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Volume 1 Issue 11

April 2015

Marginalization and Dispossession in Australian Aboriginal Writings: A Study in Sally Morgan’s My Place
Mr. Haroon Rasheed, 
Department of English, 
Lucknow University, 
Lucknow, Uttar Pradesh, India
Sally Morgan’s My Place can be read as a ‘counter memory’ of colonialism. Aborginal oral history produced in the form literature, serves as what Focault would call a ‘counter memory’ of the violence dehumanization deculturation and dispossession to which Aboriginal people have been subjected, which has been omitted from official ‘White’ Australian histories. My Place challenges colonial history by bringing to the fore issues such as paternalism, loss of family relationships, land and language rights and the suppression of Aboriginal history post 1788. Sally Morgan uses autobiography as a mode only to allow the emotional elements of experience such as love, suffering, displacement, the search for meaning and identity come to the foreground. My Place is Sally Morgan's journey into her past and an effort to highlight the silence of the marginalized and repressed aborigines. She relates her own story, beginning with her childhood, she tells the life histories of her Aboriginal grandmother — Nan, her mother - Gladys, and other aboriginal relatives like uncle Arthur Corunna, her grandmother’s brother. The book records the marginalization, dehumanization and dispossession of the aborigines of Australia. My Place is the story of the loss of their place, in their own country. They were dispossessed of their land, their place, their culture and forced into assimilation. It was the politics of wiping away aboriginal identity. They were never included in the mainstream of economic and political life. Sally records this obliteration in three generations of her own family. Her grandmother who knew her past and was afraid to talk about it, her mother who had married a ‘White’ man, and did not tell the children about their aboriginal roots, and Sally herself, who never knew her true identity.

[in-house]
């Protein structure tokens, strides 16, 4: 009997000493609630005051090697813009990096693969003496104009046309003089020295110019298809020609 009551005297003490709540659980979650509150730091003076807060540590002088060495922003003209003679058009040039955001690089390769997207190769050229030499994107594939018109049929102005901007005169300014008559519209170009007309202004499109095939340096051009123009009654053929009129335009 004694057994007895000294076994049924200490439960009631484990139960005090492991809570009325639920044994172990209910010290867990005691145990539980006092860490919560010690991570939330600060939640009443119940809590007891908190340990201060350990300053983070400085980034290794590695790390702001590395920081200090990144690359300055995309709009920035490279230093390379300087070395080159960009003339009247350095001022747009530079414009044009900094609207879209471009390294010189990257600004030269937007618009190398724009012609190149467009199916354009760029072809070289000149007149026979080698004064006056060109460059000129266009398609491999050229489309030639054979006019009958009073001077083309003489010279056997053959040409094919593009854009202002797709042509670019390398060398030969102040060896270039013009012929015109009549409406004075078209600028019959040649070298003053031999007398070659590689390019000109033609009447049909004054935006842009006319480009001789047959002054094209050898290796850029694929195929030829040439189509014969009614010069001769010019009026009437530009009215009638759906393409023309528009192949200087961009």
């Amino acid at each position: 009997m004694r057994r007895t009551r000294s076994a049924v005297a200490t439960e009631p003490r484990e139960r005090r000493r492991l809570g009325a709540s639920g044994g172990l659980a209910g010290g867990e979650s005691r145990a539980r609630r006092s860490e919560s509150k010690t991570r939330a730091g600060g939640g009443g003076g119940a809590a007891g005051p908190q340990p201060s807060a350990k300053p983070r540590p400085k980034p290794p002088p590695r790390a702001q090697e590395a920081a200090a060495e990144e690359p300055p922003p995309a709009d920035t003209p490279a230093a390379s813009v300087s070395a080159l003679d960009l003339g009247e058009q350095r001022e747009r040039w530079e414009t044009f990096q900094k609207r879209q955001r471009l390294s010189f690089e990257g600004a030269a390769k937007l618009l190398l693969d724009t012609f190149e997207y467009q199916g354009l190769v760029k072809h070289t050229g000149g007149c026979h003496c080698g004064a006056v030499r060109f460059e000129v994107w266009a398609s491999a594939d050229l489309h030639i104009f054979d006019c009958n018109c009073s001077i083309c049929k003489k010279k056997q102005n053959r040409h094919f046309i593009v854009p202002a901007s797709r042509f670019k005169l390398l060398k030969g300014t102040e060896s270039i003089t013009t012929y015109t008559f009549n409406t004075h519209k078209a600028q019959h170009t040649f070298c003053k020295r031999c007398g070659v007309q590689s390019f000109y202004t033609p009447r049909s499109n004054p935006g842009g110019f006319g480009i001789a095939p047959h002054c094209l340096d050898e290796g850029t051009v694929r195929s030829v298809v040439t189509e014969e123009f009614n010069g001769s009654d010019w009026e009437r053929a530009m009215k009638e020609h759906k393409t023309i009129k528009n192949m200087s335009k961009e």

Marginalization; Dispossession; Australian Aboriginal Writings; Sally Morgan; My Place.
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Progressive Publishers is a novice publishing enterprise located at Tranquebar, Tamilnadu, India. It primarily publishes university text-books for efficient English language learning and an online scholarly journal entitled Literary Quest. Its primary goal is to promote progressive, secular, socialist and egalitarian thoughts among academicians, researchers and students of English literature. Liberty, Equality, Fraternity and Social Justice are the ideals upon which the whole enterprise rests.